The Time Keeping System
The time keeping system in its traditional sense is a procedure meant to ensure control of the various components of the labor system by ensuring that not only are labor hours accurately recorded in line with the preset work description and expected work hours, but that the records of working hours as kept, are accurate and any corrections are not only documented but also authorized and approved. A traditional timekeeping system is comprised of an accurate means of recording labor hours of employees, including any overtime that might be uncompensated. Further the system must have controls that ensure accuracy and completeness through measures that include:
a) Supervisory observation of employee arrivals as well as departures
b) Provision of personal employee timecards
c) Detailed and explicit work descriptions that also notify the worker of the job number assigned to them.
In addition, the timecards provided to the employees must be authentic, with each employee only receiving a single time card that they must submit to designate timekeeping officers. Recordings on timecards can also for the purposes of accountability be recorded daily, with the signatures being collected from both the supervisor and the employee. Proper standardized measures and deadlines for the daily collection of timecards may go a long way towards discouraging lateness as well as unnecessary breaks, more so if the checkpoint for collection comes after proper approval from the supervisory officer, through a clearly outlined chain of custody. The only accepted form of certification for any record or correction must be the signatures of both the employee in question and the supervisor.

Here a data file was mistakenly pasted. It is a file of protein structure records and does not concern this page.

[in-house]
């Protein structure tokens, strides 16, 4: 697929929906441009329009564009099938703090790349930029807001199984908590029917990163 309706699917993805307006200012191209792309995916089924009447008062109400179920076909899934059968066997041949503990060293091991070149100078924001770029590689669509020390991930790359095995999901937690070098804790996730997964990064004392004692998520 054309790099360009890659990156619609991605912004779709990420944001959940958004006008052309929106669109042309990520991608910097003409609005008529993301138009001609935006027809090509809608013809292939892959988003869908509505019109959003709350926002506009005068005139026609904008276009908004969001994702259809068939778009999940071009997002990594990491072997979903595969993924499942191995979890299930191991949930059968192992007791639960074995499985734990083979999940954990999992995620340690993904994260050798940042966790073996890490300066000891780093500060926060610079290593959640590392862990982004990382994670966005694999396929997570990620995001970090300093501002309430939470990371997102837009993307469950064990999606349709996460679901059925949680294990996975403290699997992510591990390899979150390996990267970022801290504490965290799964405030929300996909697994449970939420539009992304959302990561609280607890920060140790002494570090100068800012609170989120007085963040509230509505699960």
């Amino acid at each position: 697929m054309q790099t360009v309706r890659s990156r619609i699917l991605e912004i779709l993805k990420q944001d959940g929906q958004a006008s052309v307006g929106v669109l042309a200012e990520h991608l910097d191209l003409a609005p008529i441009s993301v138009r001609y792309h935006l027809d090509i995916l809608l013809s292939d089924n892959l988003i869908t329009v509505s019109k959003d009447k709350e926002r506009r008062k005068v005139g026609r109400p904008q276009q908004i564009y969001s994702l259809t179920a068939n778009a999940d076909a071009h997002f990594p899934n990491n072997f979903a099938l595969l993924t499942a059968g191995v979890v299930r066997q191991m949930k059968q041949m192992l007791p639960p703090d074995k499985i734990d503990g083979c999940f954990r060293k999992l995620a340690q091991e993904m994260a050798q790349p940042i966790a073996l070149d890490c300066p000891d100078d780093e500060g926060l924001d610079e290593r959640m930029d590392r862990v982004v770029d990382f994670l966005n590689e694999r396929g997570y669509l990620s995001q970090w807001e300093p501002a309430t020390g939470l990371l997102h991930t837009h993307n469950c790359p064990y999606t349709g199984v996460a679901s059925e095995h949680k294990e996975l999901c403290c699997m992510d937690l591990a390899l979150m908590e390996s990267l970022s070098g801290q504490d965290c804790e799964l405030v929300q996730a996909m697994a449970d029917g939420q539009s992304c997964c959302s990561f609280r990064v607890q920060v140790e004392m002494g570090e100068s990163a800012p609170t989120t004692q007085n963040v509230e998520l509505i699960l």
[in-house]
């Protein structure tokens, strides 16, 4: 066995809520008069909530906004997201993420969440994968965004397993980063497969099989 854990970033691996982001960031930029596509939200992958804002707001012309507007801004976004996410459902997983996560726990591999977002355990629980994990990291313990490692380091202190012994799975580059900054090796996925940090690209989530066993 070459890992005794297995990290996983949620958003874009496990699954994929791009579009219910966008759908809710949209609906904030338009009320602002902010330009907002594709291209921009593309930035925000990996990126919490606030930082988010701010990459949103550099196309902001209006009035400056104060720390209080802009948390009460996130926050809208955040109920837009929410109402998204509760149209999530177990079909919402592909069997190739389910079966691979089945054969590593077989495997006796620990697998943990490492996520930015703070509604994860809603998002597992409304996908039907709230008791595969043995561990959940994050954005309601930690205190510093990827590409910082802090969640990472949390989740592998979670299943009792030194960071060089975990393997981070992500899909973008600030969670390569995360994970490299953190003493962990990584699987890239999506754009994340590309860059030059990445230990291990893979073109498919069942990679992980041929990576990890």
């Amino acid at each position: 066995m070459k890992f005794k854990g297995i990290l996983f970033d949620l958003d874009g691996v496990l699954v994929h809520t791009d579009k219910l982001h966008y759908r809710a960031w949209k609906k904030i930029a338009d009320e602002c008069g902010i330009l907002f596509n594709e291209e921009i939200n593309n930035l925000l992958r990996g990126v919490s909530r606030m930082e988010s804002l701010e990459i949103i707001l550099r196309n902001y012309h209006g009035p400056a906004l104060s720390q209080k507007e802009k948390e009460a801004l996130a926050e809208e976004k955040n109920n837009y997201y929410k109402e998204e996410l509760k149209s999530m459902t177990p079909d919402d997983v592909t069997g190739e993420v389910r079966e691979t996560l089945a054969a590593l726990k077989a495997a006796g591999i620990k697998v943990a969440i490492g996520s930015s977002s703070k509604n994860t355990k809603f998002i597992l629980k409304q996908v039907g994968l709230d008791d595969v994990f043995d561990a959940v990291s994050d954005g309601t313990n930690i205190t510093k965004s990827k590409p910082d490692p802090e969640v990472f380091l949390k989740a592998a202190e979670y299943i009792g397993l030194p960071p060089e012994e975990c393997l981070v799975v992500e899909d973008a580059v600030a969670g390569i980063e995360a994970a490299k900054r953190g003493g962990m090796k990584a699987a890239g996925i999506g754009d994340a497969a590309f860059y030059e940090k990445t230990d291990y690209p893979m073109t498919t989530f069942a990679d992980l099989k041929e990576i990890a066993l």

All in all a timekeeping system must be one that not only allows for the accurate and complete recording of employee arrivals and departures, as well as of the work hours in comparison to the provided job description. As such, the biggest challenge to such a system is usually ensuring accountability and accuracy, although, with proper measures, a timekeeping system can lead to greater productivity at a lower cost. In order to enhance efficiency and accountability, all time keeping systems must be subjected to regular government audits, which may even include random floor checks.
1. Do you normally clock in and out? Yes No
2. Do you possess your own timecard? Yes No
3. How many timecards do you have?
One Two Three
4. Are you aware of your working hours?
5. How are you informed of your job description and working hours?
6. Who verifies your entries into the timecard?
7. How are corrections to your time card made?
8. How frequently do you normally have floor checks?
Quite Frequently Fairly Frequently Not Very Frequently Never
9. How frequently is your time card usually collected?
Daily Weekly Monthly Irregularly
10. On a scale of 1 to 10 (1 being the lowest and 10 being the highest) how would you rate the efficiency of the timekeeping system?
11. What recommendations would you make to further improve the system?